“Thanks to this grant, the Abbe will enhance current and future exhibit and programmatic interpretations, expose visitors to multiple voices in presenting information about the Wabanaki people – with the Wabanaki voice as the primary one – and give visitors an understanding of how the colonization of Maine has impacted and continues to impact the Wabanaki people and their culture,” said Julia Clark, director of collections and interpretation.  

While the exhibit is considered permanent (15-20 year cycle), it will be constructed so that topics can be easily updated to reflect changing events, and the evolving conversations with Wabanaki advisors will be a guide if updates are needed. Audiences will find their experience relevant and engaging each time they visi People of the First Light.

The Institute of Museum and Library Services is the primary source of federal support for the nation’s 123,000 libraries and 35,000 museums. Its mission is to inspire libraries and museums to advance innovation, lifelong learning, and cultural and civic engagement. IMLS’s grant making, policy development, and research help libraries and museums deliver valuable services that make it possible for communities and individuals to thrive. To learn more, visi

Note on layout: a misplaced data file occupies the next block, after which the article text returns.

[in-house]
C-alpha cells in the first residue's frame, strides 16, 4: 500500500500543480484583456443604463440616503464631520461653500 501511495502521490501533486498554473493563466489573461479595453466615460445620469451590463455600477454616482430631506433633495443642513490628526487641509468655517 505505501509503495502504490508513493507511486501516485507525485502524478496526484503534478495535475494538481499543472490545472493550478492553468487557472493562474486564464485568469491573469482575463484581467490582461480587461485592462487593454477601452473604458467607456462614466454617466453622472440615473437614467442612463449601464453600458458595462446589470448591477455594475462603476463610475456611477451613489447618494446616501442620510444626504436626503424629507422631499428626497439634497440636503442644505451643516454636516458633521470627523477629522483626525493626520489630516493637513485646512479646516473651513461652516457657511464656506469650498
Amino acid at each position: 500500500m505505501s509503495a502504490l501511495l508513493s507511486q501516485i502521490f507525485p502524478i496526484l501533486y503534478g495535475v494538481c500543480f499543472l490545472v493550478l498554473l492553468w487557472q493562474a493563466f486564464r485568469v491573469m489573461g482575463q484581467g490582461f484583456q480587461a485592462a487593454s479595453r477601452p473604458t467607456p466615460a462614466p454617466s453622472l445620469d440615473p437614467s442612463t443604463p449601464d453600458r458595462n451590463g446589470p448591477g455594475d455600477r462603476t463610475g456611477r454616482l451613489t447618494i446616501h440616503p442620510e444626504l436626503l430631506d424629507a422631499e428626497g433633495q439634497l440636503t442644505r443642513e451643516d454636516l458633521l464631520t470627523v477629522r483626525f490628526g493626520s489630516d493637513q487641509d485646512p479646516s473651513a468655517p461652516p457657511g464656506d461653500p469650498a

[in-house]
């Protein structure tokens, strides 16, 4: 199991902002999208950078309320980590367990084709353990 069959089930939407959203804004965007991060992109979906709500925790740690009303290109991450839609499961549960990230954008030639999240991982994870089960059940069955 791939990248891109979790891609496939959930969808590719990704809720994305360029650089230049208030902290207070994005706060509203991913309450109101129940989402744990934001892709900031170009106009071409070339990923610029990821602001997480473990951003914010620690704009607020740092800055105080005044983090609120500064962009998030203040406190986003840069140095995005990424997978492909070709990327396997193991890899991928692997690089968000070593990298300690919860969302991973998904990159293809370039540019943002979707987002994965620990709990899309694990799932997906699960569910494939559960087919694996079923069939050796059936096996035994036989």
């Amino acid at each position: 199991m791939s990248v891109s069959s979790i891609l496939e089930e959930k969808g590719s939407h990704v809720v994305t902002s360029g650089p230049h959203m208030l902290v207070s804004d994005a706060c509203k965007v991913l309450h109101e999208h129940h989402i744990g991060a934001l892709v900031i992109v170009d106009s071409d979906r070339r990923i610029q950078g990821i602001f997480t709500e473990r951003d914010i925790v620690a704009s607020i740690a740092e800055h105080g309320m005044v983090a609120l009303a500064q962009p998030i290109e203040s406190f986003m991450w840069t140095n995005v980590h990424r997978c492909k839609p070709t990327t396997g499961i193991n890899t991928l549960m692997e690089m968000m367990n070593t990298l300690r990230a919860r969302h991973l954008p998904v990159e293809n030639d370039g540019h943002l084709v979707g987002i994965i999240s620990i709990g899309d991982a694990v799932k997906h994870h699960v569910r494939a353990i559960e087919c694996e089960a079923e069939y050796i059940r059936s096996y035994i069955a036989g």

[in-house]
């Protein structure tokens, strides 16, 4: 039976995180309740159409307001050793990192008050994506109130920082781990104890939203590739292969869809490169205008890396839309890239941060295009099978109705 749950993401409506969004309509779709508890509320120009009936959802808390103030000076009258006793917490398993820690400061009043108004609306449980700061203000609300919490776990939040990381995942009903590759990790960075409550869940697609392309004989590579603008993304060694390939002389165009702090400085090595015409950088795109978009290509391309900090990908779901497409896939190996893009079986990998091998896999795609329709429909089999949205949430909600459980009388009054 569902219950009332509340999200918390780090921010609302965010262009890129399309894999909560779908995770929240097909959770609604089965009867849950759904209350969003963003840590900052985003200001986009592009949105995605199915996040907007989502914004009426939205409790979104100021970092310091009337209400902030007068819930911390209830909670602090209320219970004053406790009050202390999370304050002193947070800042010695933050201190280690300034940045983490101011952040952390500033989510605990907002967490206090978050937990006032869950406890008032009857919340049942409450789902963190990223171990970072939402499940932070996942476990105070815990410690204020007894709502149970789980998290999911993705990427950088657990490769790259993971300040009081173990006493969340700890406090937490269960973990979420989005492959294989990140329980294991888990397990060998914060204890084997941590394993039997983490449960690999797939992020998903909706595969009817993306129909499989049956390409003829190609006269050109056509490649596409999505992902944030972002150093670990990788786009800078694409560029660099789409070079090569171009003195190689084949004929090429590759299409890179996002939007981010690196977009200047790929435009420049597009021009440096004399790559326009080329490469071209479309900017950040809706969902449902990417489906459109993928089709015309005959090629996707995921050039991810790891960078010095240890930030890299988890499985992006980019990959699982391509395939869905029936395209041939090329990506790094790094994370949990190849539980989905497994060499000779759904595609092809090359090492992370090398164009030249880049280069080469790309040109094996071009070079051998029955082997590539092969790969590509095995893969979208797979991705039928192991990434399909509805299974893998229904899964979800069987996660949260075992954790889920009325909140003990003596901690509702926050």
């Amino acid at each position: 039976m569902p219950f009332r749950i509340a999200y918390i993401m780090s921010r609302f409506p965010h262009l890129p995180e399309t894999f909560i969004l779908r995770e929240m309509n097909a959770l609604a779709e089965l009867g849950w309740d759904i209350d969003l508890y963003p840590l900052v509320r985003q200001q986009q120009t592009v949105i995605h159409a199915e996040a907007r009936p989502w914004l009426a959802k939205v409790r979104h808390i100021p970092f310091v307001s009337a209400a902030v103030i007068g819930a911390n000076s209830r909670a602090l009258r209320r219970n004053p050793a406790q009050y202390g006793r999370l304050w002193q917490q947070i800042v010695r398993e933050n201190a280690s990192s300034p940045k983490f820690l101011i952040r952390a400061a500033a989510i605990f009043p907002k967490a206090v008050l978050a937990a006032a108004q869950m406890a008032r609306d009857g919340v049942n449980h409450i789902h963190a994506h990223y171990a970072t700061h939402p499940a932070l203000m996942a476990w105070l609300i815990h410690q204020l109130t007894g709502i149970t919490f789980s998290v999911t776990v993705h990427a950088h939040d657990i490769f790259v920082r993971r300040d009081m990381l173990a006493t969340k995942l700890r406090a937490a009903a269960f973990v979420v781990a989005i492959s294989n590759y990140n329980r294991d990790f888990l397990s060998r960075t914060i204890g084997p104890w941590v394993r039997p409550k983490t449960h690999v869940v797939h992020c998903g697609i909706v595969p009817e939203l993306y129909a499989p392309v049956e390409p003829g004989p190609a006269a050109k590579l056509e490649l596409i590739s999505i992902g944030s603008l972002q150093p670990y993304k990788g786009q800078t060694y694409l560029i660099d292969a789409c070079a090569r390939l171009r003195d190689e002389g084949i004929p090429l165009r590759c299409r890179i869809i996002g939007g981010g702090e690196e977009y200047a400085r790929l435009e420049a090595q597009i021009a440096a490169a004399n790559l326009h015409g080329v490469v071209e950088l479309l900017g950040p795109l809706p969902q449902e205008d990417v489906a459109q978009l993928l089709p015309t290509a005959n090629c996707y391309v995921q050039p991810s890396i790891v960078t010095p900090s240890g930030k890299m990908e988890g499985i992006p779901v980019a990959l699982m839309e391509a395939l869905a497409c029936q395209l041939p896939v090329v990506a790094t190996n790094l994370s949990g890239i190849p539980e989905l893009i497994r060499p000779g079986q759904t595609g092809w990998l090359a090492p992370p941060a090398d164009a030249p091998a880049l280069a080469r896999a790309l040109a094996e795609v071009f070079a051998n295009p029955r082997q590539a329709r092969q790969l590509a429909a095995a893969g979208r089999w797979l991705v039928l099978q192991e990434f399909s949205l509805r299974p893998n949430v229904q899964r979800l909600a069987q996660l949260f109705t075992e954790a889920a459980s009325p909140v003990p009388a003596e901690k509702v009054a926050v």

Abbe Museum Receives Grant to Lower Energy Costs

The Abbe Museum recently received a grant from Grants to Green Maine to provide an energy efficiency audit for the Abbe’s historic downtown Bar Harbor location. This grant complements the Museum’s Greening the Abbe Initiative, and the near completion of the National Endowment for the Humanities (NEH) funded projects that have helped reduce the Abbe's carbon footprint and operating costs.